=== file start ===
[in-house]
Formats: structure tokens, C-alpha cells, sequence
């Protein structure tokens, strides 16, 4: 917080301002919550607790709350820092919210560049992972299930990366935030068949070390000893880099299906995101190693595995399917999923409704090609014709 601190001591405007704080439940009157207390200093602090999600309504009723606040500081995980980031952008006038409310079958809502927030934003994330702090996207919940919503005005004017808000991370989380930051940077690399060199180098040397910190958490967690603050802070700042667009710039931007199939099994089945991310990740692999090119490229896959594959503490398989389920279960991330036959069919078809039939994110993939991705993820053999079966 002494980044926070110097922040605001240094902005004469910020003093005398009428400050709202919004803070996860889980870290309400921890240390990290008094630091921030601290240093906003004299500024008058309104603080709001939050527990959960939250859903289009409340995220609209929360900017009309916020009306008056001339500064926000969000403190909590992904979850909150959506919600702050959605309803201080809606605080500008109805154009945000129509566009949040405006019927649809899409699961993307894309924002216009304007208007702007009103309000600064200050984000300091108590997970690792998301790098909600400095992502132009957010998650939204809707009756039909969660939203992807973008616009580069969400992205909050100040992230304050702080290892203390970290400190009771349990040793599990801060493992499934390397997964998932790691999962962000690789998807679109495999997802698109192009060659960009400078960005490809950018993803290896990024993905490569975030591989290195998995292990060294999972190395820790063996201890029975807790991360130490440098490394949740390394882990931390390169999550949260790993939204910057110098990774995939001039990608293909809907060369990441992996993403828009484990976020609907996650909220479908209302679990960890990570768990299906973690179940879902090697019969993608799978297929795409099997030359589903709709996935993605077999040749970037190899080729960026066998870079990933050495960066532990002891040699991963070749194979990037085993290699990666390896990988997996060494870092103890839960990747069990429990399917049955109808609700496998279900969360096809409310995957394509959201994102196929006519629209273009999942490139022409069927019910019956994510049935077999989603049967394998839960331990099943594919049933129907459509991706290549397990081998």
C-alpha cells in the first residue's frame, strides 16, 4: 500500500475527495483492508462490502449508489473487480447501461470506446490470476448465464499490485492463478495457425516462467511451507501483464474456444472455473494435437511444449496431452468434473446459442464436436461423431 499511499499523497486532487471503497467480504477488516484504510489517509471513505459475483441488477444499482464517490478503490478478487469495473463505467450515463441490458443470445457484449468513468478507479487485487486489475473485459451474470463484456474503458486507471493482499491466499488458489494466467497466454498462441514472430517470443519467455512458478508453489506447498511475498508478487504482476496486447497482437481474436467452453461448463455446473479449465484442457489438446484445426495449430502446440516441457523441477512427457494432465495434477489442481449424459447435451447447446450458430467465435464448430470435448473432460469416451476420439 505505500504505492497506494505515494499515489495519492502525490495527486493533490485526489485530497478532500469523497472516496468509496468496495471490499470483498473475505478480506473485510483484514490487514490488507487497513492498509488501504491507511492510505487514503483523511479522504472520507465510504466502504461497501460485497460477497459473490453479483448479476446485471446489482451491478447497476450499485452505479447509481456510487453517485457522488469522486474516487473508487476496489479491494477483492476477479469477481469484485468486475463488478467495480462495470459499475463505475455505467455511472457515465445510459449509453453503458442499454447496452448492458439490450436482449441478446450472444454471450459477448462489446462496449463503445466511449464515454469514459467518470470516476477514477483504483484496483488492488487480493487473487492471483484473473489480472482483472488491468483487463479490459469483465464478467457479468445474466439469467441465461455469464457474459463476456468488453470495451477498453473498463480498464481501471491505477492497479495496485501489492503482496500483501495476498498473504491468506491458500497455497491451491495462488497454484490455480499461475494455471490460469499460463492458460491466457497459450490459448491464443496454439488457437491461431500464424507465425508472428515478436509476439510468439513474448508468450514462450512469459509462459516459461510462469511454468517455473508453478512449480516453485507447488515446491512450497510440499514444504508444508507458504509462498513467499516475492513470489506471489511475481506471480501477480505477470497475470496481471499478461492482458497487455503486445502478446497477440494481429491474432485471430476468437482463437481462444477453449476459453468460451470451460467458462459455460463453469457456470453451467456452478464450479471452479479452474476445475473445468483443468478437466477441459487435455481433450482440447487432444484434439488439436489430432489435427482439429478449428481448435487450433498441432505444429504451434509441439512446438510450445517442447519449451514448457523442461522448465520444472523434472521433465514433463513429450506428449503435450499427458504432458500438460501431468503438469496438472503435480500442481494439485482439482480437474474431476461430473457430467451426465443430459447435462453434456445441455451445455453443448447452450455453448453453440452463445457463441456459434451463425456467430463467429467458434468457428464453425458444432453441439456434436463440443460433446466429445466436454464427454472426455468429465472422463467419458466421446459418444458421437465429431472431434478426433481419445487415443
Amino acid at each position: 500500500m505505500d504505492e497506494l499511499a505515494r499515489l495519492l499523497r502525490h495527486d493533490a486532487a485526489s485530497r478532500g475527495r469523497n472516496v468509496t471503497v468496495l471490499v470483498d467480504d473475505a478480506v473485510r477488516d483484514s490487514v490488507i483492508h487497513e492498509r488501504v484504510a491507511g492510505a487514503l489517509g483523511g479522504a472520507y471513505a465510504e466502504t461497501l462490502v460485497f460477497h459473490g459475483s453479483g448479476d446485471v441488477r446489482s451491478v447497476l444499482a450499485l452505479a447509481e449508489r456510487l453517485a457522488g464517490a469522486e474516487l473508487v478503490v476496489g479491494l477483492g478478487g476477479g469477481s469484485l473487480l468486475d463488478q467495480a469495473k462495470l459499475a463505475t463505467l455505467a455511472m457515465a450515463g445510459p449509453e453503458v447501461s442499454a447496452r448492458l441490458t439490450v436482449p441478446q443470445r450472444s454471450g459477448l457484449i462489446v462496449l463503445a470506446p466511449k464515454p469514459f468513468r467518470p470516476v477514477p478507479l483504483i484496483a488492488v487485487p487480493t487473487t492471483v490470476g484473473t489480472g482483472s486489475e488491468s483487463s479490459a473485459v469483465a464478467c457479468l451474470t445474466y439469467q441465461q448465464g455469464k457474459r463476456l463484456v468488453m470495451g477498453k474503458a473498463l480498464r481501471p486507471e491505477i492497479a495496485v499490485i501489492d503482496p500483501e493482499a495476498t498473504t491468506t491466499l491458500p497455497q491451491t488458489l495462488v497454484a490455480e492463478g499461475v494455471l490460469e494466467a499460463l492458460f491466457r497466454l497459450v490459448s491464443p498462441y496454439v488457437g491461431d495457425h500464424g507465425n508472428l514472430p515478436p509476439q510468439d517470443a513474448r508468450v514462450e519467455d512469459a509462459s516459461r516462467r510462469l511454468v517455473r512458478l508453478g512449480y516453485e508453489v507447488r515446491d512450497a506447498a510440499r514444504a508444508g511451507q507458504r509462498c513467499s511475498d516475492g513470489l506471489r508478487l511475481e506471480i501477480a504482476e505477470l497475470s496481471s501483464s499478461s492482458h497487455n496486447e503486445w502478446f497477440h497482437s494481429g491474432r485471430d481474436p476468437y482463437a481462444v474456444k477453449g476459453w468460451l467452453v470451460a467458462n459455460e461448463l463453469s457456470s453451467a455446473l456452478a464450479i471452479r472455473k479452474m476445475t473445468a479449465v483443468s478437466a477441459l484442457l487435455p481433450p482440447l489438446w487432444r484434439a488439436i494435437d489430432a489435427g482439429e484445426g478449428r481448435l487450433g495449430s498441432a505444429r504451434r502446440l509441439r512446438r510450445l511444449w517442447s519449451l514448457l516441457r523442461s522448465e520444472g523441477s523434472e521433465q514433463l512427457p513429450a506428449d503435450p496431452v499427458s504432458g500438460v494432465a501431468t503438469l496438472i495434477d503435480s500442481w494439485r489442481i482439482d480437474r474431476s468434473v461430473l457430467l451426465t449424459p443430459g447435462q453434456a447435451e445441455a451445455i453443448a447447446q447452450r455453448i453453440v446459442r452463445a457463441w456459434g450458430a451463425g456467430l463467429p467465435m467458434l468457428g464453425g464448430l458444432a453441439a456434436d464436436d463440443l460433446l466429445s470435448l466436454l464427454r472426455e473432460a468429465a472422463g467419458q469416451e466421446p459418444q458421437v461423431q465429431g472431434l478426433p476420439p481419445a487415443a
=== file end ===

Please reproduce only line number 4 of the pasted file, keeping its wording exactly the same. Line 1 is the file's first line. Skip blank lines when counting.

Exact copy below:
C-alpha cells in the first residue's frame, strides 16, 4: 500500500475527495483492508462490502449508489473487480447501461470506446490470476448465464499490485492463478495457425516462467511451507501483464474456444472455473494435437511444449496431452468434473446459442464436436461423431 499511499499523497486532487471503497467480504477488516484504510489517509471513505459475483441488477444499482464517490478503490478478487469495473463505467450515463441490458443470445457484449468513468478507479487485487486489475473485459451474470463484456474503458486507471493482499491466499488458489494466467497466454498462441514472430517470443519467455512458478508453489506447498511475498508478487504482476496486447497482437481474436467452453461448463455446473479449465484442457489438446484445426495449430502446440516441457523441477512427457494432465495434477489442481449424459447435451447447446450458430467465435464448430470435448473432460469416451476420439 505505500504505492497506494505515494499515489495519492502525490495527486493533490485526489485530497478532500469523497472516496468509496468496495471490499470483498473475505478480506473485510483484514490487514490488507487497513492498509488501504491507511492510505487514503483523511479522504472520507465510504466502504461497501460485497460477497459473490453479483448479476446485471446489482451491478447497476450499485452505479447509481456510487453517485457522488469522486474516487473508487476496489479491494477483492476477479469477481469484485468486475463488478467495480462495470459499475463505475455505467455511472457515465445510459449509453453503458442499454447496452448492458439490450436482449441478446450472444454471450459477448462489446462496449463503445466511449464515454469514459467518470470516476477514477483504483484496483488492488487480493487473487492471483484473473489480472482483472488491468483487463479490459469483465464478467457479468445474466439469467441465461455469464457474459463476456468488453470495451477498453473498463480498464481501471491505477492497479495496485501489492503482496500483501495476498498473504491468506491458500497455497491451491495462488497454484490455480499461475494455471490460469499460463492458460491466457497459450490459448491464443496454439488457437491461431500464424507465425508472428515478436509476439510468439513474448508468450514462450512469459509462459516459461510462469511454468517455473508453478512449480516453485507447488515446491512450497510440499514444504508444508507458504509462498513467499516475492513470489506471489511475481506471480501477480505477470497475470496481471499478461492482458497487455503486445502478446497477440494481429491474432485471430476468437482463437481462444477453449476459453468460451470451460467458462459455460463453469457456470453451467456452478464450479471452479479452474476445475473445468483443468478437466477441459487435455481433450482440447487432444484434439488439436489430432489435427482439429478449428481448435487450433498441432505444429504451434509441439512446438510450445517442447519449451514448457523442461522448465520444472523434472521433465514433463513429450506428449503435450499427458504432458500438460501431468503438469496438472503435480500442481494439485482439482480437474474431476461430473457430467451426465443430459447435462453434456445441455451445455453443448447452450455453448453453440452463445457463441456459434451463425456467430463467429467458434468457428464453425458444432453441439456434436463440443460433446466429445466436454464427454472426455468429465472422463467419458466421446459418444458421437465429431472431434478426433481419445487415443